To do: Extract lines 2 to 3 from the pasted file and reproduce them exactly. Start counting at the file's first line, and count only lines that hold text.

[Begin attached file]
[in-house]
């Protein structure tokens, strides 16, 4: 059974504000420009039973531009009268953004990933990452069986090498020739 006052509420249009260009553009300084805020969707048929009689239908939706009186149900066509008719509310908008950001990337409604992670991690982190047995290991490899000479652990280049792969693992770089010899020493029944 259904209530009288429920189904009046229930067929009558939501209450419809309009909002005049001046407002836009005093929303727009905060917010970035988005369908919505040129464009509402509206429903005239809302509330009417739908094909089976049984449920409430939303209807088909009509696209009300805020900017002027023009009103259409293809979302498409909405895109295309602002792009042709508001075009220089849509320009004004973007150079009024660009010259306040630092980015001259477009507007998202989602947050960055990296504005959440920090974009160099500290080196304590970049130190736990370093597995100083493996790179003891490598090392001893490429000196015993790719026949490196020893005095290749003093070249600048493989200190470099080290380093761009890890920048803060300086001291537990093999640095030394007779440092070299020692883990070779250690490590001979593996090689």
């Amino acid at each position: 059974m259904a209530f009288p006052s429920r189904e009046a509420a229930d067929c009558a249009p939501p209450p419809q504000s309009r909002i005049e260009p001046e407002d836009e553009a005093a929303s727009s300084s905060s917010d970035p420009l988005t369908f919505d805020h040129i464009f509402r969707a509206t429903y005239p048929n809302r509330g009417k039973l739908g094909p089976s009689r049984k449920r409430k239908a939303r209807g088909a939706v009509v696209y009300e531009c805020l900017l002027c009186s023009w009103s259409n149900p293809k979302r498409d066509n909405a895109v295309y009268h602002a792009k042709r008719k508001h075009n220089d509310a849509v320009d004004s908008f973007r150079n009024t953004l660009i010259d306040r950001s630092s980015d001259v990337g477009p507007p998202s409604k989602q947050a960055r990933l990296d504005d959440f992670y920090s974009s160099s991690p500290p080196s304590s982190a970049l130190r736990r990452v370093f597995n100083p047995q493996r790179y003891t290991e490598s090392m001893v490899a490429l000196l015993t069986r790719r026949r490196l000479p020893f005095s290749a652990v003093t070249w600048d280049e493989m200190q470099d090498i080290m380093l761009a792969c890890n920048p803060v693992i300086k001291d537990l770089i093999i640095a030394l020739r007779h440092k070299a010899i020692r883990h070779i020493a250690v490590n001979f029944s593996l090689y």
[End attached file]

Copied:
């Protein structure tokens, strides 16, 4: 059974504000420009039973531009009268953004990933990452069986090498020739 006052509420249009260009553009300084805020969707048929009689239908939706009186149900066509008719509310908008950001990337409604992670991690982190047995290991490899000479652990280049792969693992770089010899020493029944 259904209530009288429920189904009046229930067929009558939501209450419809309009909002005049001046407002836009005093929303727009905060917010970035988005369908919505040129464009509402509206429903005239809302509330009417739908094909089976049984449920409430939303209807088909009509696209009300805020900017002027023009009103259409293809979302498409909405895109295309602002792009042709508001075009220089849509320009004004973007150079009024660009010259306040630092980015001259477009507007998202989602947050960055990296504005959440920090974009160099500290080196304590970049130190736990370093597995100083493996790179003891490598090392001893490429000196015993790719026949490196020893005095290749003093070249600048493989200190470099080290380093761009890890920048803060300086001291537990093999640095030394007779440092070299020692883990070779250690490590001979593996090689």
């Amino acid at each position: 059974m259904a209530f009288p006052s429920r189904e009046a509420a229930d067929c009558a249009p939501p209450p419809q504000s309009r909002i005049e260009p001046e407002d836009e553009a005093a929303s727009s300084s905060s917010d970035p420009l988005t369908f919505d805020h040129i464009f509402r969707a509206t429903y005239p048929n809302r509330g009417k039973l739908g094909p089976s009689r049984k449920r409430k239908a939303r209807g088909a939706v009509v696209y009300e531009c805020l900017l002027c009186s023009w009103s259409n149900p293809k979302r498409d066509n909405a895109v295309y009268h602002a792009k042709r008719k508001h075009n220089d509310a849509v320009d004004s908008f973007r150079n009024t953004l660009i010259d306040r950001s630092s980015d001259v990337g477009p507007p998202s409604k989602q947050a960055r990933l990296d504005d959440f992670y920090s974009s160099s991690p500290p080196s304590s982190a970049l130190r736990r990452v370093f597995n100083p047995q493996r790179y003891t290991e490598s090392m001893v490899a490429l000196l015993t069986r790719r026949r490196l000479p020893f005095s290749a652990v003093t070249w600048d280049e493989m200190q470099d090498i080290m380093l761009a792969c890890n920048p803060v693992i300086k001291d537990l770089i093999i640095a030394l020739r007779h440092k070299a010899i020692r883990h070779i020493a250690v490590n001979f029944s593996l090689y």